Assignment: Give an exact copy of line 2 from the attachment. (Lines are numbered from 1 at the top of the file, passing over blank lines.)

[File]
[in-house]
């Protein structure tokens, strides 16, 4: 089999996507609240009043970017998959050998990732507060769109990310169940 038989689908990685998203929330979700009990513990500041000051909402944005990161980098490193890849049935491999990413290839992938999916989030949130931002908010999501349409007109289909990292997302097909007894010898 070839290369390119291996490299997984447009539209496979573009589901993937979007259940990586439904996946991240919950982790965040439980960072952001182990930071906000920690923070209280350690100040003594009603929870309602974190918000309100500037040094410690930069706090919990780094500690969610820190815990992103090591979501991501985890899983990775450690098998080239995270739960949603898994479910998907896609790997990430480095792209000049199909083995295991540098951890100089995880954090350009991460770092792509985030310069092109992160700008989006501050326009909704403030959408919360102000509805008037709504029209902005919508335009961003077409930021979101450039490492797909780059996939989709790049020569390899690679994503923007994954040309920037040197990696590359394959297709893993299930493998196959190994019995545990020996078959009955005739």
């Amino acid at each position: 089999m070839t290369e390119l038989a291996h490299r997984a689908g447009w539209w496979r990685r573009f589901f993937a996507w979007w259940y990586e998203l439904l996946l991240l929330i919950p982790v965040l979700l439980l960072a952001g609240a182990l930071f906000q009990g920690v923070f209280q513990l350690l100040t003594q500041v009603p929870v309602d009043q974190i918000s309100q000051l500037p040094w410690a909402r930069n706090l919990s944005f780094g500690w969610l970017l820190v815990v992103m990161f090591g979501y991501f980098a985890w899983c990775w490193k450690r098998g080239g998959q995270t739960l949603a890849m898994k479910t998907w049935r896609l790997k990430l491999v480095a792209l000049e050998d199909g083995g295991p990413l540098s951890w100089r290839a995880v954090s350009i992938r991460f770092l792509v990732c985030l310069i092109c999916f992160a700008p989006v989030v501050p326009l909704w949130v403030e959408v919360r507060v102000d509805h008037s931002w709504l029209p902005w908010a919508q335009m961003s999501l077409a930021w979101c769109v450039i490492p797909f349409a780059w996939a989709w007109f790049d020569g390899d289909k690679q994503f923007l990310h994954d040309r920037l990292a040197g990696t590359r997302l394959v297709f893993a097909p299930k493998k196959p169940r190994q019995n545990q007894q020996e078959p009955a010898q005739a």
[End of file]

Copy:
């Protein structure tokens, strides 16, 4: 089999996507609240009043970017998959050998990732507060769109990310169940 038989689908990685998203929330979700009990513990500041000051909402944005990161980098490193890849049935491999990413290839992938999916989030949130931002908010999501349409007109289909990292997302097909007894010898 070839290369390119291996490299997984447009539209496979573009589901993937979007259940990586439904996946991240919950982790965040439980960072952001182990930071906000920690923070209280350690100040003594009603929870309602974190918000309100500037040094410690930069706090919990780094500690969610820190815990992103090591979501991501985890899983990775450690098998080239995270739960949603898994479910998907896609790997990430480095792209000049199909083995295991540098951890100089995880954090350009991460770092792509985030310069092109992160700008989006501050326009909704403030959408919360102000509805008037709504029209902005919508335009961003077409930021979101450039490492797909780059996939989709790049020569390899690679994503923007994954040309920037040197990696590359394959297709893993299930493998196959190994019995545990020996078959009955005739």